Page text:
Old 08-04-2009, 09:40 PM   #1
Slickrick339889
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How do you take pictures of a train headed straight into the sun without getting rejected for being backlit? I assume it's because the side of the train is in the shadow, but both sides are. A lot of pictures on here don't have perfect nose light or side light but are still good pictures. Suggestions...

The color looks a little off to me as well but I'm not quite sure how.

http://www.railpictures.net/viewreje...&key=372135295

http://www.railpictures.net/viewreje...&key=870246450

http://www.railpictures.net/viewreje...d=716460&key=0
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Old 08-04-2009, 09:51 PM   #2
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Easy...you go earlier in the summer mornings when that angle is very nicely lit. By about 800am this time of year, the light doesn't work as well for that shot.
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Old 08-04-2009, 10:58 PM   #3
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The photos are backlit, because the side of train is dark, even though the nose is lit. Solution? Go to the other side of the tracks.
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Old 08-04-2009, 11:19 PM   #4
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Is it just me or do all the shots look super soft and almost blurry?

I don't have an issue with the first shot being "backlit", the light is just sub-par and it's incredibly soft on my laptop screen.
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Old 08-05-2009, 02:35 AM   #5
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I agree with Steven about the images being quite soft. Also, Cory, in the third link, remember to keep an eye out for headlight ghosts -- look in the sky above and immediately to the right of the left-most searchlight signal.
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Old 08-05-2009, 03:24 AM   #6
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Alright thanks for the suggestions. The ghost is interesting...what causes that and how do I avoid it? Do I just edit it out of the picture?

If they are soft do I just use the sharpen feature to take care of that problem?

Do I re-edit these or just shoot some other pictures later?
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Old 08-05-2009, 03:25 AM   #7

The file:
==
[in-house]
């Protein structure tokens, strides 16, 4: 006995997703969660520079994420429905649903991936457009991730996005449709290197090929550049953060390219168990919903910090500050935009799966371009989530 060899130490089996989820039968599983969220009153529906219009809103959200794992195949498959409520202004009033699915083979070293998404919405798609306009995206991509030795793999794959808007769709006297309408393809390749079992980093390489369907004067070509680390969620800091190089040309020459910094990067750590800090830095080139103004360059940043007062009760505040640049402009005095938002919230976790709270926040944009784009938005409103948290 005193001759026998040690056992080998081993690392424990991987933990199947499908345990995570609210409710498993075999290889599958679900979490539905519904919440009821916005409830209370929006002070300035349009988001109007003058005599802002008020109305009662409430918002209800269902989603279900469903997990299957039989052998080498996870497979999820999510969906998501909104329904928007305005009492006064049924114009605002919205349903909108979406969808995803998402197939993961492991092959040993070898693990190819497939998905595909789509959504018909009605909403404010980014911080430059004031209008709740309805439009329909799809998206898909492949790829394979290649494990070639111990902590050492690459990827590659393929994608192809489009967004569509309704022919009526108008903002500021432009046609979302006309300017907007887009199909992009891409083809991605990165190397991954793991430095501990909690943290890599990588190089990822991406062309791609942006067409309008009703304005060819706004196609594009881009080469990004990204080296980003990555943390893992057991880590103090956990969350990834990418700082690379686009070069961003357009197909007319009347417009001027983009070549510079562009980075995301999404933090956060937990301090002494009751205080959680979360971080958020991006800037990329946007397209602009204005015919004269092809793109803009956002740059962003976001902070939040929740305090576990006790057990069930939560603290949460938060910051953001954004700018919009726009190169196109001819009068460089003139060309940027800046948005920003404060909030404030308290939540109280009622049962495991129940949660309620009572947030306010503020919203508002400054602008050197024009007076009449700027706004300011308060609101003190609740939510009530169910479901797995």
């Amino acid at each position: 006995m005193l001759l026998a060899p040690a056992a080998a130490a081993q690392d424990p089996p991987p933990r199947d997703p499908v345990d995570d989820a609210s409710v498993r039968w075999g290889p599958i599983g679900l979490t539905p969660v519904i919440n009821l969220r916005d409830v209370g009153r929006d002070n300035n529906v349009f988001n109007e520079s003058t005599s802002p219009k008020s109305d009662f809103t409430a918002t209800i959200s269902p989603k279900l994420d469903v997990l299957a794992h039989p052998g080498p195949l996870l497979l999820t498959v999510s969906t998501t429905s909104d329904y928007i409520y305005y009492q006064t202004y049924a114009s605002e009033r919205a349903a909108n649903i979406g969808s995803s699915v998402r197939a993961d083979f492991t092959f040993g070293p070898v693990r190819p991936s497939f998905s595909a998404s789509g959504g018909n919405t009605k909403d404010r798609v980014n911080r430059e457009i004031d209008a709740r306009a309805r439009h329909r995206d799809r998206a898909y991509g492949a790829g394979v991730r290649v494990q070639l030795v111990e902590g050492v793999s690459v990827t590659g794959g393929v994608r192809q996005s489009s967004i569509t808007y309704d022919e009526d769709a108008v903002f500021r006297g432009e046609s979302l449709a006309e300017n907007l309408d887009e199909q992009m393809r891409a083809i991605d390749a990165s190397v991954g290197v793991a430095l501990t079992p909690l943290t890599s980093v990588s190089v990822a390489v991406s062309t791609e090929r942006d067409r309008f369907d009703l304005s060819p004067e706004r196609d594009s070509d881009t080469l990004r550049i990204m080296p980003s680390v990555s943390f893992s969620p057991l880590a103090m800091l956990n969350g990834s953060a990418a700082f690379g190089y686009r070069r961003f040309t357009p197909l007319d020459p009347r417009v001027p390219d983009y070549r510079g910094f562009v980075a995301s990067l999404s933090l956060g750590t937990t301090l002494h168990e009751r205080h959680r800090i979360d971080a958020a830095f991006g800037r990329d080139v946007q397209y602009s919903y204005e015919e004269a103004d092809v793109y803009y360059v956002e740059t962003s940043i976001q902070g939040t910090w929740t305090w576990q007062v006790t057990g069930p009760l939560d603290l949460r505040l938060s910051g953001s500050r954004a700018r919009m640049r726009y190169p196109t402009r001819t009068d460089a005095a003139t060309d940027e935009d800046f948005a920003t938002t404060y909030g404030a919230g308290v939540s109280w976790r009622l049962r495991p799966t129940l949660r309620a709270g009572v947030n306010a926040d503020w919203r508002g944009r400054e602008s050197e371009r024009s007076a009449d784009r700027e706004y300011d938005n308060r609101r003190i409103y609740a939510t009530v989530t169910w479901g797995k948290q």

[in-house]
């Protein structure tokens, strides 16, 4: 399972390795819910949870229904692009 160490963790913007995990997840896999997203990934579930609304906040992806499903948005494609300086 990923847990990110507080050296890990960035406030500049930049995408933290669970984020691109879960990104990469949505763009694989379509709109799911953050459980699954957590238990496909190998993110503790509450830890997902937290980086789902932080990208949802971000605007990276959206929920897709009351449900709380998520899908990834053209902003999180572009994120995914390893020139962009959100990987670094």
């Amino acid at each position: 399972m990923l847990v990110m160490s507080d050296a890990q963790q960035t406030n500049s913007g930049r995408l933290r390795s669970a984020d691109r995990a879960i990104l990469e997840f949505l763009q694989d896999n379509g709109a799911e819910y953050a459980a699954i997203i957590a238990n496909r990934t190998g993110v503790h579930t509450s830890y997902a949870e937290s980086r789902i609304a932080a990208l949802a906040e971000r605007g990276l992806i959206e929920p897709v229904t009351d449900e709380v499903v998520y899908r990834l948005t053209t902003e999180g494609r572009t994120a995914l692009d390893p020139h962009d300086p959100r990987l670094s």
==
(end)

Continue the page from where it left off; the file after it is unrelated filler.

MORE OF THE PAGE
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Shoot as the situation warrants. If the sun is shining straight down the tracks, don't shoot like the sun is over your back illuminating the side of the train. That's like setting up for a goal line jump over the line offensive stand...... when your team is on the 50 yard line and it's 2nd and 24.

Either move to another location or put on a tele lens and shoot as head on a shot as you can.
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Old 08-05-2009, 03:50 PM   #8
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Quote:
Originally Posted by Joe the Photog View Post
Either move to another location or put on a tele lens and shoot as head on a shot as you can.
There, the nail has really been hit on the head. Sometimes I actually enjoy taking shots of the type:

Image © Carl Becker
PhotoID: 288421
Photograph © Carl Becker

Image © Carl Becker
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Photograph © Carl Becker


Both of these were taken at at least 360mm equiv., but it's possible with around 300mm typically.

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Old 08-11-2009, 04:35 AM   #9
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Quote:
Originally Posted by Slickrick339889 View Post
Alright thanks for the suggestions. The ghost is interesting...what causes that and how do I avoid it? Do I just edit it out of the picture?
The easy way it to clone them out.

The way to avoid them is better optics on your camera. I used to have a lot of issues with the green headlight ghosts, I had previously been using a bottom end UV filter on my DSLR lens, when I replaced it with a more expensive multi-coated filter it only happens in low lighting conditions.
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Old 08-11-2009, 05:43 AM   #10
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Quote:
Originally Posted by stevenmwelch View Post
Is it just me or do all the shots look super soft and almost blurry?
Same here, though my thought was more poor image quality rather than just soft / blurry. It certainly looks as if the sun was actually on the other side of the tracks, but would still possibly be "high sun" (look at the length of the shadow). I would find another location to shoot from at that time of the morning where the sun is not at such an acute angle to the railroad.
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